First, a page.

As long as I can remember, doing a good job has been a powerful motivator for me. It is rather the definition of what a good job is, that has changed over time. Another thing has changed, too. At what price? When I was younger my response would have been “at any price”. If someone had given me a task, I would fulfill it, at any price. It was more important for me to do what was expected, or preferably better than that, than other values I had. I would also then, without blinking, have signed up for that the end justifies the means. And I shall not complain. To work, act and live in that way gave me good speed forward. Furthermore, an interesting life and acknowledgement and joy at work!
People like people that say what they mean, stand for what they say and finish what they have promised in time. Now, with a few more decades in my rucksack, I can also see that it made me into a bit of a machine. A happy machine that got to tick off lots of stuff on her lists. But nevertheless a bit of a machine. What did I do when I had ticked something off of my list? Continued with the next item. Without pausing, celebrating, or reflecting. An expression I heard as a young adult that impressed me much was “Consider it done!”. I loved it and what it stood for; if you give me a task, you can rest assured I will get it done.
Raising the bar as a Motivator
Somewhere along the way I changed jobs and got a manager, Kristina, who also had an expression she loved: All the way! At first, I didn’t understand what she was talking about. I had always been very careful to fulfill all expectations and get the job done – why wasn’t she satisfied? This was a new experience for me and of course a bit difficult to face, but also stimulating. She definitely raised the bar. My role at the time was as a Change Leader. And she explained to me that it wasn’t enough having thought through how something should work. She said i should create an attractive and pedagogical power point presentation describing it. What?! What did she mean? All managers before her had been perfectly satisfied with that. They gave me bonuses and stuff. But not Kristina. It didn’t suffice at all.
The change also had to be implemented and institutionalized. Which meant being the new normal way of doing it, before we had achieved any change for real. I can tell you that this way of seeing it was a game changer for me! It was like someone switched on a light and lit up dark corners where piles of old, fancy power point presentations lay to no use. It gave me a strong feeling of having a larger responsibility. Definitely more than ticking of items on a list. That was truly a big motivator.
Admitting the Challenges
From Consider it done! and All the way! which both of them end with an exclamation mark, my next motivator ended with a question mark. The situation at hand was that a sister organization to ours in the large company where I worked that had started to think and work according to Agile ways of working. We, in our part of the organization, still worked with traditional project management. We were therefore trying to fly under the radar with our delay as long as possible.
When we finally had to speak up and “admit” our challenges. The representative from the other organization simply said How can we help you? I was stupefied. Would they risk their own progress to help us? Wow! I also wanted to feel, think and do like that! “Agile – here I come” I thought. And it has been me and Agile ever since. Cooperation, co-creation, helpfulness and collaboration are fantastic motivators and they lead to better results, too.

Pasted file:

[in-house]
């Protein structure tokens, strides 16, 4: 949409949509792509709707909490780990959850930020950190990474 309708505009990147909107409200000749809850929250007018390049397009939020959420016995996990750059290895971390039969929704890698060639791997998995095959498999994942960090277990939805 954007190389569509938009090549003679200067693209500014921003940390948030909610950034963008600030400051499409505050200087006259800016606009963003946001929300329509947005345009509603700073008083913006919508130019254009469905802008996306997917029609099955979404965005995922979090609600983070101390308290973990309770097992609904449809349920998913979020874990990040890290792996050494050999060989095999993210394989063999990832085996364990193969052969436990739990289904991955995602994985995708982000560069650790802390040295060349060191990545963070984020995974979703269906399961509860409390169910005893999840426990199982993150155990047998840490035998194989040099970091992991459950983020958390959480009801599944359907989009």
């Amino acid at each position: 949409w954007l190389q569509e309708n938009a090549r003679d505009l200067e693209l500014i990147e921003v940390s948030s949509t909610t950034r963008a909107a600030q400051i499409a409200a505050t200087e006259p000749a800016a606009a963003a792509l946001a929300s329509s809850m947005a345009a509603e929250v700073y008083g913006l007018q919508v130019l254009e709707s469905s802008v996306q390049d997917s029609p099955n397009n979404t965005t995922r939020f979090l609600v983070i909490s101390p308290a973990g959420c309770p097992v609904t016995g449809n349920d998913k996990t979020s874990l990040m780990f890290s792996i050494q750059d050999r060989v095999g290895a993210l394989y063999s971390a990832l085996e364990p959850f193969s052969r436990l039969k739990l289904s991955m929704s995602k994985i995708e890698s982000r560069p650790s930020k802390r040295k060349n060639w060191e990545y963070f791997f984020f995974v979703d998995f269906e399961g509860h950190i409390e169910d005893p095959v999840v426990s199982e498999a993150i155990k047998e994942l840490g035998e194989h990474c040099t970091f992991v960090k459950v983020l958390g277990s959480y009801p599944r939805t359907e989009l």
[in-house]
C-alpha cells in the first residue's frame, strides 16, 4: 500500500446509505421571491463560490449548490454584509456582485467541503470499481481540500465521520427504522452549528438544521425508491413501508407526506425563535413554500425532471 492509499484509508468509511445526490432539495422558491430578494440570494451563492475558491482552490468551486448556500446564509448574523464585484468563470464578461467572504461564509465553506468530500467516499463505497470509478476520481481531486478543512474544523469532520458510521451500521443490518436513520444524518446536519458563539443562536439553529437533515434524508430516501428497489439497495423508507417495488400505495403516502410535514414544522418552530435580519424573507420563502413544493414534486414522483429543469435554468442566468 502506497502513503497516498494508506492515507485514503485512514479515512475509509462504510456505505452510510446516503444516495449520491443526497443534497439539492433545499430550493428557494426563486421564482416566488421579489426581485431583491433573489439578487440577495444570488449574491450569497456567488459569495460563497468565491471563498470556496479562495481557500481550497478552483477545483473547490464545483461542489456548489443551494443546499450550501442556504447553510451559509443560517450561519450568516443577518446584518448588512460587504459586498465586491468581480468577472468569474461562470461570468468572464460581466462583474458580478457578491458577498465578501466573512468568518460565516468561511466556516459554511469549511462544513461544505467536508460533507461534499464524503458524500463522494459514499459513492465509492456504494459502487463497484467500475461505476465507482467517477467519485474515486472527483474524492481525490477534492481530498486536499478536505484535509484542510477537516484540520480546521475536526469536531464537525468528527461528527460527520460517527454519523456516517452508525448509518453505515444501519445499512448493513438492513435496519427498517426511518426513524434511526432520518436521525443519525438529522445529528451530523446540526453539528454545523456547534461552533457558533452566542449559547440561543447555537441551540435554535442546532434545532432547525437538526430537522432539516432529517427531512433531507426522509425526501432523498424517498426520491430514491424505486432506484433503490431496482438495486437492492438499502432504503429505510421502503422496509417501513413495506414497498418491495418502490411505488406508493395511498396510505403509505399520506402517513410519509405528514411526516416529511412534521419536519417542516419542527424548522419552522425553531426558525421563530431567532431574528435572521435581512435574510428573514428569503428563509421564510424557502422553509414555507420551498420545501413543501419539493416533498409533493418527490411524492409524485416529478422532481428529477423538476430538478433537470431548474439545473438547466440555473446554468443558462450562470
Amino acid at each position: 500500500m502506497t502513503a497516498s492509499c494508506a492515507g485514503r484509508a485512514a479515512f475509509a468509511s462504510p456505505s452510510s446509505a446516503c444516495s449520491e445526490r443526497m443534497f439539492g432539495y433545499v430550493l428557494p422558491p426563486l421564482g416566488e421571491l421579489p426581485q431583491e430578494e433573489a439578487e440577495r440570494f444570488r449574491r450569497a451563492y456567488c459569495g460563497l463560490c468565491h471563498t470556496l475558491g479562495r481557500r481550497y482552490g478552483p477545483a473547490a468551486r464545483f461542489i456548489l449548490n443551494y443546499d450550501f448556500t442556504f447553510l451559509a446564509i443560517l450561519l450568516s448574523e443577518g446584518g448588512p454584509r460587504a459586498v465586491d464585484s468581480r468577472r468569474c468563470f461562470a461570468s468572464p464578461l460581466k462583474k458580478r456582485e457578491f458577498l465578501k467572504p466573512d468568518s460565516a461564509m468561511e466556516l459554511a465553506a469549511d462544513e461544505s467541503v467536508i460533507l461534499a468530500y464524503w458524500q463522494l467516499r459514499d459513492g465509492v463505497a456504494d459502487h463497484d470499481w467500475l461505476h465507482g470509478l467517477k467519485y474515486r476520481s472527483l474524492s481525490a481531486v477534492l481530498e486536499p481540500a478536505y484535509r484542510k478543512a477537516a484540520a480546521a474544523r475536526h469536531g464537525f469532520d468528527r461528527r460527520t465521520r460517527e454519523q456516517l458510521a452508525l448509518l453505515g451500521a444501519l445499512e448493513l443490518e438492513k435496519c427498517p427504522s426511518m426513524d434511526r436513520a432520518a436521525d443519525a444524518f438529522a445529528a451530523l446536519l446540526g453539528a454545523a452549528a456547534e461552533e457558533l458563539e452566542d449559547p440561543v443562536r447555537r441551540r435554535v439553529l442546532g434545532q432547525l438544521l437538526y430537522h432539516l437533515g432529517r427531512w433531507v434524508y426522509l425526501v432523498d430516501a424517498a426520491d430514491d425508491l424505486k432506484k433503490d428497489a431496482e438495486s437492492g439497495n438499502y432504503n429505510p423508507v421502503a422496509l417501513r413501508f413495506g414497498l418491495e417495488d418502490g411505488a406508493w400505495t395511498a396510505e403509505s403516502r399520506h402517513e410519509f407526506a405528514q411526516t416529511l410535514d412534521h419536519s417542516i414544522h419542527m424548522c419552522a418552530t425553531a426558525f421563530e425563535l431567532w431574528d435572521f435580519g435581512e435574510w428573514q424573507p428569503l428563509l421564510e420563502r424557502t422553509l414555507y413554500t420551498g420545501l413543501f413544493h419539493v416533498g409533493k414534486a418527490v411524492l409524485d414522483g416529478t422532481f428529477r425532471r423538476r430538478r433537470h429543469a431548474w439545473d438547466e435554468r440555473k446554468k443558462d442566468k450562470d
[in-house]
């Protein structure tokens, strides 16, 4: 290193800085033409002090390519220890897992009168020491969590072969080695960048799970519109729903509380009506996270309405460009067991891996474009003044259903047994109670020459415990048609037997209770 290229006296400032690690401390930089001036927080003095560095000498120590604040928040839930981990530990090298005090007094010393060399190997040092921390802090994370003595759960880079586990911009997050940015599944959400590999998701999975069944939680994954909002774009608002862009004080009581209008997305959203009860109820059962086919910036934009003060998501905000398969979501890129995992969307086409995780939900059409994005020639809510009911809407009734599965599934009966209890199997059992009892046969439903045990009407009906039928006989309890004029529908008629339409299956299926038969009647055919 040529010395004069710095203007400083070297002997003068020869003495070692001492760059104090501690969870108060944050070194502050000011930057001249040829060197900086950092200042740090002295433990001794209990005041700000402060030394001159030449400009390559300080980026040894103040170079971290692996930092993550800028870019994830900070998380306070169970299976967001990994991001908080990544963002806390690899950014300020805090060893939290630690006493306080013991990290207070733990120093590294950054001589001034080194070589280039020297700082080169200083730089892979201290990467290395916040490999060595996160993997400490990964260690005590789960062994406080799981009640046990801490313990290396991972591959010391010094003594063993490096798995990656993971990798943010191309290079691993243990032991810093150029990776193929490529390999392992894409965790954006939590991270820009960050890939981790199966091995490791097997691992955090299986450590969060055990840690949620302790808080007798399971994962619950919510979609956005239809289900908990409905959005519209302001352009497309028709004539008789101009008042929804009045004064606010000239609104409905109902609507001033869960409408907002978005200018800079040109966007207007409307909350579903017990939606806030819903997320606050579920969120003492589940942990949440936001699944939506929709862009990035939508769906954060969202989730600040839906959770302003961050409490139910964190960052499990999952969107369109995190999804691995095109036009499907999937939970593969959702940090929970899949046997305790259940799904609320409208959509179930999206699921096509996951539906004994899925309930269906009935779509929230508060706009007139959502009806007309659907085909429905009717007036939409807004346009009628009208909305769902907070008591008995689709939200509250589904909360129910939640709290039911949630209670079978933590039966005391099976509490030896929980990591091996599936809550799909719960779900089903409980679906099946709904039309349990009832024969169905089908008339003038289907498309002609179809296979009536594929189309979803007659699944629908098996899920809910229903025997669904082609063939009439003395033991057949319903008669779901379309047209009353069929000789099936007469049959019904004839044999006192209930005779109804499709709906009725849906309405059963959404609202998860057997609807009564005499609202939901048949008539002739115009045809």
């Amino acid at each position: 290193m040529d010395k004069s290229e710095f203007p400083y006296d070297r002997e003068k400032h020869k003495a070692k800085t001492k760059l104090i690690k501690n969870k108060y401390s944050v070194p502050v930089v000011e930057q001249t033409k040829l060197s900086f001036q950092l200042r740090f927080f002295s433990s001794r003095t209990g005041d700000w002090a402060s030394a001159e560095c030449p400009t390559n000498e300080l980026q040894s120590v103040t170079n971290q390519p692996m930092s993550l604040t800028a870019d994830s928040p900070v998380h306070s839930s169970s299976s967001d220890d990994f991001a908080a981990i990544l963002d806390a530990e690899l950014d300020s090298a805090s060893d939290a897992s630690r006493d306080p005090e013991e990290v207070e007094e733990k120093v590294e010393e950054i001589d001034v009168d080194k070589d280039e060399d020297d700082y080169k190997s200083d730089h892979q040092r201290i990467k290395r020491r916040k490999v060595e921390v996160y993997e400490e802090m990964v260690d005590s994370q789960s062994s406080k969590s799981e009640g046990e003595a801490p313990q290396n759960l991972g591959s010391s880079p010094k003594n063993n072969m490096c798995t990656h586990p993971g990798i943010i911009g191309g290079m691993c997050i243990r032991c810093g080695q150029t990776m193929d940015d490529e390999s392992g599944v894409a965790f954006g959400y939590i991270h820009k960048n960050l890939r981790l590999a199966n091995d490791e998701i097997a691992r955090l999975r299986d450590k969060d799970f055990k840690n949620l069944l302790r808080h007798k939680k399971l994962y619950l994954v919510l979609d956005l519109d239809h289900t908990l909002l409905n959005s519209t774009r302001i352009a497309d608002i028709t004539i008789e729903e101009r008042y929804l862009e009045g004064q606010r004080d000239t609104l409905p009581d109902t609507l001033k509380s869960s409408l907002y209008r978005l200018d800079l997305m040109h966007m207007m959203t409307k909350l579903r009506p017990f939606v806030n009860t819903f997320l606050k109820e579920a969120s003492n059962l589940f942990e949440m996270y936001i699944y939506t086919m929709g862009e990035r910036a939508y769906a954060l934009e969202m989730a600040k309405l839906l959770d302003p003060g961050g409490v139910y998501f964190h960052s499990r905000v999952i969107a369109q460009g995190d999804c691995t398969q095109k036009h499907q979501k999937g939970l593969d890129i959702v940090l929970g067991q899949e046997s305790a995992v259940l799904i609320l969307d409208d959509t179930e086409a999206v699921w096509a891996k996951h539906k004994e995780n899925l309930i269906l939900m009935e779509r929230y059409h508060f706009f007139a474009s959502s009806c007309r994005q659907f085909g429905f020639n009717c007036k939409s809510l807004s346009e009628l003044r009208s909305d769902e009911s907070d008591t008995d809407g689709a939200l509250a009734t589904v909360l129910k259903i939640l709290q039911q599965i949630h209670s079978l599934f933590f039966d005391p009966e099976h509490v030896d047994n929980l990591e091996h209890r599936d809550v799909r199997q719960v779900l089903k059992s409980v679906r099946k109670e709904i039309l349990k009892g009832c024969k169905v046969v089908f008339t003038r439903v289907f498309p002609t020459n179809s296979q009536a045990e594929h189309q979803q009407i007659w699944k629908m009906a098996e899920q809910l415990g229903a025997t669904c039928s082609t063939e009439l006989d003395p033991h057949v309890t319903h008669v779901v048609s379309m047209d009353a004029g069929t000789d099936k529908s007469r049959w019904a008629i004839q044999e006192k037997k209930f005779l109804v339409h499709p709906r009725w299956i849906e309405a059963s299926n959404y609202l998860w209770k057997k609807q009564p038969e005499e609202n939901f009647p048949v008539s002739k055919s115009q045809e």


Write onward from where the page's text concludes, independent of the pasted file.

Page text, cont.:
What is it that wants to happen here?
It was in an Agile network that I heard the expression that helped me take my next step when it comes to motivators. I was a participant in an exercise that was quickly going south. My heart went out to the facilitator, Martin. I remember it so well. Feeling sorry for him and at that same time as being grateful it wasn’t me facilitating. Furthermore, being embarrassed about feeling that way. So, I kept myself quite busy with all of these thoughts and feelings.
Then I saw Martin take a step back where he stood. Thoughtfully scratch his chin. Then he said; What is it that wants to happen here? I mean, WOW! No panic or fear of failure. Just a curiosity about what was happening. I was amazed at his reaction and also… how can something want to happen?? I can tell you that made my head spin, and it took years for it to land. But I could sense immediately that it was important and became a motivator.
It is now some 8-10 years since I heard Martin wonder what wanted to happen in the room. Since then, I’ve come to know Care & Growth. Furthermore, I’ve worked quite a bit with Care & Growth of myself, you could say. At Schuitema we call it Personal Excellence and an important key there is Inward Gatheredness.
To gather yourself inside yourself and get some distance to what happens gives you more of an overview and better maneuver space. You can see and observe what happens. Rather than being in the middle of it. In this way of being, I have found a new motivator that has neither an exclamation mark nor a question mark. My best description of it would be Hmm, interesting. I don’t have as great a need to have an opinion about everything any longer, which is really relaxing. Actually, not as great a need to solve things either. Many things solve themselves with my main contribution being to observe and reflect upon it. Thankfully, it seems to be enough that I handle the situation immediately in front of me appropriately.
If I were to summarise my motivator journey in my life so far it would be:
Consider it done! -> All the way! -> How can we help you? -> What wants to happen here? -> Hmm, interesting.
No that is not true! It is rather:
Consider it done! + All the way! + How can we help you? + What wants to happen here? + Hmm, interesting.
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